Category Archives: Daily report

Long-form end-of-ride entries

Day 35: Palatka to St. Augustine

Elevation Profile
Speed Profile
Started: Oct 26, 2010 7:30:26
Ride Time: 3:09:35
Stopped Time: 36:48
Distance: 46.52 miles
Average: 14.72 miles/h
Fastest Speed: 42.08 miles/h
Climb: 868 feet
Calories: 1803

I made it.

Once I reached Austin, there wasn’t much doubt in my mind that I could make it—the hard parts were all behind me. Still, there’s a difference between being sure that you can do a thing and actually doing it.

Today’s riding was short and uneventful, mostly on a country road that hugged the St. John River. Jenny Nazak had agreed to meet me in St. Augustine, and in fact she parked on one of the country roads I came in on, so we actually met about 5 miles before I reached the city. We then made our way down to the beach via our separate conveyances for the ocean-dip ritual, and then had some lunch. It was really good to have an old friend on hand for that moment.

The fact that I’m done hasn’t fully sunk in yet. What it all means isn’t entirely clear to me yet. I’m sure I’ll have more to say on the subject soon.

One thing I do know that I want to say now is this: as much as an endeavor like this seems to be in individual effort, I received a lot of help and support in it, for which I am very grateful. My Warm Showers hosts, and the people I met on the road who spontaneously offered me a place to stay. Manako at my starting point. Carlos in Phoenix. Jenny here at my end point. And most of all Gwen, who supported me materially and emotionally the whole way, when my absence made her own life that much more difficult.

I’m glad I did it, and I’m glad I’m done with it.

Day 34: Gainesville to Palatka

Elevation Profile
Speed Profile
Started: Oct 25, 2010 7:54:46
Ride Time: 4:53:49
Stopped Time: 58:32
Distance: 69.09 miles
Average: 14.11 miles/h
Fastest Speed: 89.46 miles/h
Climb: 1505 feet
Calories: 2879

The distance above is understated by 2 or so miles because I paused tracking and forgot to turn it back on for no good reason.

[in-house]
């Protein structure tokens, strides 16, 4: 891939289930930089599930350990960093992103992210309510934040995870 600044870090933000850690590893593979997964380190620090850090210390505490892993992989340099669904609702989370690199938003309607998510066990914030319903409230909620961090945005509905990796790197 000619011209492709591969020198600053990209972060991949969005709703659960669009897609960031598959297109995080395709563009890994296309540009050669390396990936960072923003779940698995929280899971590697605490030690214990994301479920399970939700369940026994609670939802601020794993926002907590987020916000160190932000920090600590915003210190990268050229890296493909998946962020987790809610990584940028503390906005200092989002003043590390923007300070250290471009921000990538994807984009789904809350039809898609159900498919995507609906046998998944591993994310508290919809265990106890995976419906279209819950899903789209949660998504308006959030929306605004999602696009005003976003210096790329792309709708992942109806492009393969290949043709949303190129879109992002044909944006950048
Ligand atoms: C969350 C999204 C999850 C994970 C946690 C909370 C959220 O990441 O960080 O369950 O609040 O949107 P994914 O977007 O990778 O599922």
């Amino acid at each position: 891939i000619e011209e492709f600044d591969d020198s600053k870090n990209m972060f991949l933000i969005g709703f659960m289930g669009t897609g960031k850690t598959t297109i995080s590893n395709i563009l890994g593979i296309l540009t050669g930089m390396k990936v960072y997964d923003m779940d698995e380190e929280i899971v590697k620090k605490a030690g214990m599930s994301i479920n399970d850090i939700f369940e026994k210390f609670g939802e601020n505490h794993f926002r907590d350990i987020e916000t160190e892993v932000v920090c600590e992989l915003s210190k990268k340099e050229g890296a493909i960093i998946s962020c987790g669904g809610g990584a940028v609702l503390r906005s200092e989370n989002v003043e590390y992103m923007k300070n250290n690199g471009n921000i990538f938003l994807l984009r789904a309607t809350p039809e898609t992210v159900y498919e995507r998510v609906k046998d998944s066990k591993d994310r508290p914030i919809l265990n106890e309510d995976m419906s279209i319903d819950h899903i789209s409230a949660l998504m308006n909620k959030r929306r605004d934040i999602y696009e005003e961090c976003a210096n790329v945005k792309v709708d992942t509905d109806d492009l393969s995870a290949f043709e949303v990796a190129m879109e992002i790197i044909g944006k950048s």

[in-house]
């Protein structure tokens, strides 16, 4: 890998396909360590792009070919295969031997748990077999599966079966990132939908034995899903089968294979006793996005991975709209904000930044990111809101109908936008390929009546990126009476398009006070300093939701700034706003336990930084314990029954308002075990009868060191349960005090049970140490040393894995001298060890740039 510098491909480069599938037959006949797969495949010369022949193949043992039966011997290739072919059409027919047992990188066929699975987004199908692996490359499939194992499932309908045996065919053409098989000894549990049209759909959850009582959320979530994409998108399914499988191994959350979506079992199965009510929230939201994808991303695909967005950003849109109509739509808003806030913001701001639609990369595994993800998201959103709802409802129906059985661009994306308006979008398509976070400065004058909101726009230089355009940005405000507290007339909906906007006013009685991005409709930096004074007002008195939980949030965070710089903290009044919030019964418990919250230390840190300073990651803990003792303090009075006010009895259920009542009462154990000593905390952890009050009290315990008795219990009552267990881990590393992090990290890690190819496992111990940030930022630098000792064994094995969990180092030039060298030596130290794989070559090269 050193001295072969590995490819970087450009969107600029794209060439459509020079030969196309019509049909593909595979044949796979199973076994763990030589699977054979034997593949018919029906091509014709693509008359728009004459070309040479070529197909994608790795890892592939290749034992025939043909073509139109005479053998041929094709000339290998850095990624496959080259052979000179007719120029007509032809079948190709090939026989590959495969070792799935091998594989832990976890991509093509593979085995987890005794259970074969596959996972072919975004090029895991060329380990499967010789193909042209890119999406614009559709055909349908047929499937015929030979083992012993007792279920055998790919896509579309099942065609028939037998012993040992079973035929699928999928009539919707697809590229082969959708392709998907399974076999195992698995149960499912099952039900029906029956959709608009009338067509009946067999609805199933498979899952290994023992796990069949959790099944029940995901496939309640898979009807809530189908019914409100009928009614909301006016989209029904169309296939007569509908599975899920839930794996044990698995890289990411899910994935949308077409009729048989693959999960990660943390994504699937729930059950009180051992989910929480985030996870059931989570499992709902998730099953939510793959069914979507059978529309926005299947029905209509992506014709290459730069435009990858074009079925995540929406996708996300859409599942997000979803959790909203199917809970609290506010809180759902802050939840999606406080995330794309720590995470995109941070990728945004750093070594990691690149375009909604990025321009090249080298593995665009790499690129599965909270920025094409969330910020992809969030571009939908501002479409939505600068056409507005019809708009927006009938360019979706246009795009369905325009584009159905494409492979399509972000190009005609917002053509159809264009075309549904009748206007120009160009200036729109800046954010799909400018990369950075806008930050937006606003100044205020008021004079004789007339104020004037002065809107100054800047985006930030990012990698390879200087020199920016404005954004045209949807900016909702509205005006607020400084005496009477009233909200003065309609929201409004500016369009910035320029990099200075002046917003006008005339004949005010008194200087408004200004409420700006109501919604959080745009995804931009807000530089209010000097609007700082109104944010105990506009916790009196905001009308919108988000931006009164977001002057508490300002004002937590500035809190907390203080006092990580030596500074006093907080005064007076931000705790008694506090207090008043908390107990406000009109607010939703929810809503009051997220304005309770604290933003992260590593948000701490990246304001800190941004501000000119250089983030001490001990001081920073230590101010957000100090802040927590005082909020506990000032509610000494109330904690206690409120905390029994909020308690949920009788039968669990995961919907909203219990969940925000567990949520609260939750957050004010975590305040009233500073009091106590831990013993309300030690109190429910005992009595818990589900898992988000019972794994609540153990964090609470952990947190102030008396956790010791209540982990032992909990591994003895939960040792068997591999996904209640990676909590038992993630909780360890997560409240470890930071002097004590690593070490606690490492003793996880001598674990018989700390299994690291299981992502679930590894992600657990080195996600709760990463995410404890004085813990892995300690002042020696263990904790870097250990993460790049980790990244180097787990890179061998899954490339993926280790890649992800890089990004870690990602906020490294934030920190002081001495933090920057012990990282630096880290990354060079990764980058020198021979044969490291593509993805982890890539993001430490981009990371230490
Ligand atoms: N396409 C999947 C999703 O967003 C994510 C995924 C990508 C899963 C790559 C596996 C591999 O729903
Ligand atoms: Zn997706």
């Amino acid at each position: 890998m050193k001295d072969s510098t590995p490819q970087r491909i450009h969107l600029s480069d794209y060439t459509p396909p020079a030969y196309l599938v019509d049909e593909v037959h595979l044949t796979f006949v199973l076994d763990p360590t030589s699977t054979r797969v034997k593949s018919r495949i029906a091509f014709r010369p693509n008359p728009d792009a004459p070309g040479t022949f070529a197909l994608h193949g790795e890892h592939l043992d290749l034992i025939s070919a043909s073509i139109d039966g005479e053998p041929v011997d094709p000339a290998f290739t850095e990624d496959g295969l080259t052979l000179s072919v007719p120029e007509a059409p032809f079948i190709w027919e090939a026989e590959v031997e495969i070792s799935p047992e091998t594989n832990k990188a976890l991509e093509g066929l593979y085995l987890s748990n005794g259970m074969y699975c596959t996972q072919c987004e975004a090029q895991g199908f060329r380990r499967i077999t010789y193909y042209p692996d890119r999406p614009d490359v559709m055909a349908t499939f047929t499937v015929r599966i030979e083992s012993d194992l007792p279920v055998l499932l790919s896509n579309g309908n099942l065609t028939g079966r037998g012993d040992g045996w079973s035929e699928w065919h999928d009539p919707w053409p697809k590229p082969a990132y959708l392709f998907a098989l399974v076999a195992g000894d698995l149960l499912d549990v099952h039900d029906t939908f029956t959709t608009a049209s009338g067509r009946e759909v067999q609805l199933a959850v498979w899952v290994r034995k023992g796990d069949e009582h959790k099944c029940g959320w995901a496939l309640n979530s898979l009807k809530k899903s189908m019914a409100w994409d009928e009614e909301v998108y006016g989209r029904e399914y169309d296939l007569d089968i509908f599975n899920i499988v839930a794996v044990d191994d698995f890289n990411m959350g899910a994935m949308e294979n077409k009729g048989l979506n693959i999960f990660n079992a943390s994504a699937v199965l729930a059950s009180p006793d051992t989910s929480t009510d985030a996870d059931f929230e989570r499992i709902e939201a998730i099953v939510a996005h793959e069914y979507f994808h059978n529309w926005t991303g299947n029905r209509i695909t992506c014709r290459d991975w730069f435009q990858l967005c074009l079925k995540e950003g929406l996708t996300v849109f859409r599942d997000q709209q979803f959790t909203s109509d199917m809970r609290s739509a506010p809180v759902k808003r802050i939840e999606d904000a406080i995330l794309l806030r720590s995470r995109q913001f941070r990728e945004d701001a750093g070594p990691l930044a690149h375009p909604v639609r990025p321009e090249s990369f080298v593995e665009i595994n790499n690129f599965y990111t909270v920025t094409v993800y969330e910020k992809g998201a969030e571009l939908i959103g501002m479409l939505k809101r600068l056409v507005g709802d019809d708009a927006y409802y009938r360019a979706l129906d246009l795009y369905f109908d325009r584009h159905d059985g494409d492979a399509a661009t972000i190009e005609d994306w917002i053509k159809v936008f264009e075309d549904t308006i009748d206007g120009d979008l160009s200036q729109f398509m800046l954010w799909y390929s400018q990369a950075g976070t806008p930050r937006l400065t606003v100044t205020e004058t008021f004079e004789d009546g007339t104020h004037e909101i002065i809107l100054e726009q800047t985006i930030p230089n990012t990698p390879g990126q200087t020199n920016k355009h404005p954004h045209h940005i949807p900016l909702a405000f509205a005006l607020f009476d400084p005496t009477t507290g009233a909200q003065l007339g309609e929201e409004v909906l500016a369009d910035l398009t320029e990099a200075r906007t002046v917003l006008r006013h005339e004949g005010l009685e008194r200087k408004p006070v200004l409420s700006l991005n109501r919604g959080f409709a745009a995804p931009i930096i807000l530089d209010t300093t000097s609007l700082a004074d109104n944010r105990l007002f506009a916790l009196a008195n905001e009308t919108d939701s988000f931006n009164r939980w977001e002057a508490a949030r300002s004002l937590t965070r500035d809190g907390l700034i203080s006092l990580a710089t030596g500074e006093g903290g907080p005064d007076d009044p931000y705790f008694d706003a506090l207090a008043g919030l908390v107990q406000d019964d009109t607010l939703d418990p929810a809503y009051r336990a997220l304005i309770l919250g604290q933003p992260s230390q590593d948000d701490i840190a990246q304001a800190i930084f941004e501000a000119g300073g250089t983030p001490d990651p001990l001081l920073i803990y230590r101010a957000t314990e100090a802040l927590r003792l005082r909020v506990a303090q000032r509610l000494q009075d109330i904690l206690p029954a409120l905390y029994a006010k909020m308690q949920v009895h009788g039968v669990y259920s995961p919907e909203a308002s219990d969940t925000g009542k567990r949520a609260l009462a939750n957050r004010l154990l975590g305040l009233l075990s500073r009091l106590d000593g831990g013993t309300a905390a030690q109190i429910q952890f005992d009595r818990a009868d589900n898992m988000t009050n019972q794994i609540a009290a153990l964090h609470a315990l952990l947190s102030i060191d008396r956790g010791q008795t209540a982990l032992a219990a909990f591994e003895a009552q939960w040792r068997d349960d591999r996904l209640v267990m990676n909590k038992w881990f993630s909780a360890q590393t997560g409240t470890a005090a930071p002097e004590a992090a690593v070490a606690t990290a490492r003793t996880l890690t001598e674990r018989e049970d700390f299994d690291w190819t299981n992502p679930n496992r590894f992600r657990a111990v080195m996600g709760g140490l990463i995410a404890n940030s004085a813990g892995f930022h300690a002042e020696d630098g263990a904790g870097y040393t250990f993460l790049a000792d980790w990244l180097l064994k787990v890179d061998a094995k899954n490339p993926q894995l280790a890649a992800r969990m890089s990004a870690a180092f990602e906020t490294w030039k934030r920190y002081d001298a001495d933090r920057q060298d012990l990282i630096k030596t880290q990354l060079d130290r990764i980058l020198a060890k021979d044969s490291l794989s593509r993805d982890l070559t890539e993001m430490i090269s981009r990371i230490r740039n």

Today was an easy day, and a day for reflection. I managed to sleep later than usual this morning, which is good—many mornings, I’ve found myself awake at a ridiculously early hour and unable to get back to sleep. Today I didn’t wake until after 7:00. Had breakfast with my Warm Showers host Ann and got going. The riding through the city of Gainesville wasn’t bad, and at the edge of town, the route put me on a bike path that runs with minimal interruptions for 16 miles to the neighboring town of Hawthorne. Very pretty riding with lots of tree cover. I saw very few other cyclists on the path, and none at all after mile 10 or so.

As I’ve mentioned before, my route is broken into detailed maps that each cover 30-40 miles. My map holder can show three of these maps at once. So every 80 miles or so, I refold them to show what’s coming next. Today on that bike path, I refolded my maps for the last time. I had to let that sink in for a minute when I thought about it.

The rest of the riding was unexciting. I wound up missing a turn, which added 3-4 miles to my distance today. Made it into the town of Palatka on the early side, so after I got cleaned up, I went wandering around. The entire downtown is shut on Mondays though, so not much to see.

I’m not done yet, but tomorrow already feels sort of like a victory lap. Victory over what, I can’t say. In fact, the experience and the near-completion of it bring up feelings that I can’t quite get a handle on myself, much less describe. It’s good to have done it, and it will be good to be done with it and get back to my everyday life.

Day 33: Madison to Gainesville

Elevation Profile
Speed Profile
Started: Oct 24, 2010 7:50:03
Ride Time: 6:39:42
Stopped Time: 2:00:46
Distance: 92.28 miles
Average: 13.85 miles/h
Fastest Speed: 140.53 miles/h
Climb: 14192 feet
Calories: 4112

I started my ride today a few miles off the ACA route, and when I looked at a map of the area realized that i could easily take a completely different route and get where I was going a little more directly. My original goal for today had been the town of High Springs, but by taking some of the bends out of the roads, I could easily make it to Gainesville, where I’d be able to find a Warm Showers host. So that’s what I did.

I started off at first light, and the morning was extremely foggy—visibility of maybe a quarter mile. I turned on my taillight. Not ideal riding conditions, but it was beautiful with the sun coming through the trees, filtered through the mist, and the temperature was just cool enough to justify my long-sleeved jersey without being cold enough to make me uncomfortable.